Perhaps it was his apology to his children, after all, his gentleness with and joyful love for his grandchildren.
Or perhaps it was the lessening of pressures due to not having a direct responsibility for the lives of little ones.
Whatever the reason, it helped his children and hurt them at the same time to see what might have been, what they longed for but did not have. While they did not want the grandchildren to have a lesser life with their grandfather, they felt openings, more holes in their own lives witnessing what might have been.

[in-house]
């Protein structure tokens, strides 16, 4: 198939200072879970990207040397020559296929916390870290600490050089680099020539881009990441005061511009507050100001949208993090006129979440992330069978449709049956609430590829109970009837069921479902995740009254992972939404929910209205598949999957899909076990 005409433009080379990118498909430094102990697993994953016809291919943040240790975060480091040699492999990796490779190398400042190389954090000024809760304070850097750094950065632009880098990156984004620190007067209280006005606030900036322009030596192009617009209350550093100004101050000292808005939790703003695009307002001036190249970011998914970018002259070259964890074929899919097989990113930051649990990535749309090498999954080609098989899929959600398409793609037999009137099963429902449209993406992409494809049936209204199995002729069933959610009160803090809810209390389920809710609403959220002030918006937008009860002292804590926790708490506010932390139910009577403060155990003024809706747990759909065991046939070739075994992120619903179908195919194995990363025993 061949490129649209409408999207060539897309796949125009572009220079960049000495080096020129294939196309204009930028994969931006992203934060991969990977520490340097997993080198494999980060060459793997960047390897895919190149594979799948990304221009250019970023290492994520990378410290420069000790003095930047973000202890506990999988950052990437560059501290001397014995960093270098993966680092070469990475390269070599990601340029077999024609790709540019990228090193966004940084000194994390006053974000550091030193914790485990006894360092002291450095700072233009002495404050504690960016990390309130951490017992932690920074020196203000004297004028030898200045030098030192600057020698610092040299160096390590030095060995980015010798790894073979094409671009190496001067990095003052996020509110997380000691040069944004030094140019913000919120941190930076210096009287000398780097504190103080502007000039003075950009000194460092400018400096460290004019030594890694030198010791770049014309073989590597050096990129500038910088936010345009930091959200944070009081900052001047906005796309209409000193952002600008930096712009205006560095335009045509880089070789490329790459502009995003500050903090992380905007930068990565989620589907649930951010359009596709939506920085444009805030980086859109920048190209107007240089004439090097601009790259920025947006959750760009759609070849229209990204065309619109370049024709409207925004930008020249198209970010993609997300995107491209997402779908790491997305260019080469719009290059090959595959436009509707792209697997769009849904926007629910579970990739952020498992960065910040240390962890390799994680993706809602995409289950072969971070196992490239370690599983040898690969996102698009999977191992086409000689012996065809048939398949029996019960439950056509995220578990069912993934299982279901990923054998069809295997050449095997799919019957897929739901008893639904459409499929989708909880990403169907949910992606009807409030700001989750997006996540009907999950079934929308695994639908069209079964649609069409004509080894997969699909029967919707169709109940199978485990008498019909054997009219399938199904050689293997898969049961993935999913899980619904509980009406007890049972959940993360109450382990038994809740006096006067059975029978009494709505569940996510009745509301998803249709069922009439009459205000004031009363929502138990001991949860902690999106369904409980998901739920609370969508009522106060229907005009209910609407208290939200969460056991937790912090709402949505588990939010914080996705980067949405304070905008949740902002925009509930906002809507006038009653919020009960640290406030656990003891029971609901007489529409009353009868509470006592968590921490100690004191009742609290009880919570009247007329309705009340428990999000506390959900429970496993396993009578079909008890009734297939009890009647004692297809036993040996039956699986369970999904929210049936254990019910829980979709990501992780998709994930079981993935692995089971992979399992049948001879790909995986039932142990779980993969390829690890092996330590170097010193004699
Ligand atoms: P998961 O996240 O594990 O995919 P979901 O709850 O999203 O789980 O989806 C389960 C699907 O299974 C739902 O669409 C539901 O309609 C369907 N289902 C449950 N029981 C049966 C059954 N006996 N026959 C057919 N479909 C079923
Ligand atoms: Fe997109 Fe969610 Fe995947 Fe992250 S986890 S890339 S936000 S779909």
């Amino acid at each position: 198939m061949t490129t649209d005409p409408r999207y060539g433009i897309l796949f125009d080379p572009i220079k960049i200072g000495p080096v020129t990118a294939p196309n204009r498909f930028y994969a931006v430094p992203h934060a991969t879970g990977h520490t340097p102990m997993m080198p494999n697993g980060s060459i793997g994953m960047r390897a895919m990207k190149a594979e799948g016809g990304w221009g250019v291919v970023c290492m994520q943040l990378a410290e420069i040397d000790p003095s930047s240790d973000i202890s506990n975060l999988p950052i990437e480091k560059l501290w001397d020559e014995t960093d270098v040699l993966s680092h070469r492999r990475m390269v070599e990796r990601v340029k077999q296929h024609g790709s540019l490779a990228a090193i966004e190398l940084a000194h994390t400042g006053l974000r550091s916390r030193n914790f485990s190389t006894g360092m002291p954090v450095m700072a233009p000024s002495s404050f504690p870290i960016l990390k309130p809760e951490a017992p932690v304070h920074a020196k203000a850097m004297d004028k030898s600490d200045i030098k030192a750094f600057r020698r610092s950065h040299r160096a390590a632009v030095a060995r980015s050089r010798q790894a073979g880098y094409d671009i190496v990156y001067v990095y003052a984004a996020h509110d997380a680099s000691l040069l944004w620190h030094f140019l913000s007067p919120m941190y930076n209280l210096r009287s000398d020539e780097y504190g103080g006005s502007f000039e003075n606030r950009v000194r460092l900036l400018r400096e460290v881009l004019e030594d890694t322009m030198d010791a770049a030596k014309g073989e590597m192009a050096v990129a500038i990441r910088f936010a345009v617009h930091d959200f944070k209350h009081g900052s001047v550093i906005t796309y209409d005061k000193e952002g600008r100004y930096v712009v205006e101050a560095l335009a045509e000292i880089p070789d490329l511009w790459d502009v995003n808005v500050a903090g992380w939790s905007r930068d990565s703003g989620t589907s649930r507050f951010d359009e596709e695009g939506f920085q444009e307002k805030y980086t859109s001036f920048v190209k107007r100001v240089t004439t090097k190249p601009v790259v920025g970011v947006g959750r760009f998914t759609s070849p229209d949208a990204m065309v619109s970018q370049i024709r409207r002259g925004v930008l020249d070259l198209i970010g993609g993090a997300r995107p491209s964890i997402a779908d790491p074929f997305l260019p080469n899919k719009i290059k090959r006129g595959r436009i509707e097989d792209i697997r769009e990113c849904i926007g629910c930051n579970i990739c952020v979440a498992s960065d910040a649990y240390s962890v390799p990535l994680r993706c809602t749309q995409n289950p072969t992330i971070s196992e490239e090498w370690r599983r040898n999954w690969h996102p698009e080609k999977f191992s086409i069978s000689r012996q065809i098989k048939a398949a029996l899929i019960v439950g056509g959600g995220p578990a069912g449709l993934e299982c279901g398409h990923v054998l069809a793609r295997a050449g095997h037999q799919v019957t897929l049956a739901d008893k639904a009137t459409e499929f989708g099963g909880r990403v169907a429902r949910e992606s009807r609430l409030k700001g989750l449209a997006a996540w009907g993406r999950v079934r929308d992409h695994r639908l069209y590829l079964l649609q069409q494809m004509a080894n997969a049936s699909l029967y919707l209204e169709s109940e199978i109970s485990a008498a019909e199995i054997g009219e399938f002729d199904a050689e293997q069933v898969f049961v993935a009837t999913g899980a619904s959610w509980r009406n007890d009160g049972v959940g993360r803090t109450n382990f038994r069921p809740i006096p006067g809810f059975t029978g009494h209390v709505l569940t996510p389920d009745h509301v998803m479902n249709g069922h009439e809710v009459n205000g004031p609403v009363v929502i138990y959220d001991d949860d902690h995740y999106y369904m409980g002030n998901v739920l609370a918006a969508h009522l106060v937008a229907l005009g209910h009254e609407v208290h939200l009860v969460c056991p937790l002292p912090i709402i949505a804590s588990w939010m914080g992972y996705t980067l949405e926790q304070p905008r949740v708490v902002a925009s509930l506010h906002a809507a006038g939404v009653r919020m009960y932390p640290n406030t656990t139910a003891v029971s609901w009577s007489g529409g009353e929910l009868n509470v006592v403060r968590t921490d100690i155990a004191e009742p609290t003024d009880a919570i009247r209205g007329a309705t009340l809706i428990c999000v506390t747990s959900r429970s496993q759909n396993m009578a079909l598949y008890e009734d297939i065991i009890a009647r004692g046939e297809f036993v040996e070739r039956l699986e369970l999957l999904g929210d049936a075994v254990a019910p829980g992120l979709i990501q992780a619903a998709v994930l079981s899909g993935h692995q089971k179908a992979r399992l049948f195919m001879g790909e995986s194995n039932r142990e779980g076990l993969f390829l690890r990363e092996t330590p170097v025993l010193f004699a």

Some holes became filled with bad habits and some remained unfilled like Langston’s open sore, weeping then crusting over, and sometimes exploding. A breakdown. A prayer. An addiction. A hesitance. More holes.
And sometimes, poems.
Image in the public domain, The Favorite – Grandfather and Grandson, by Georgios Jakobides (1890)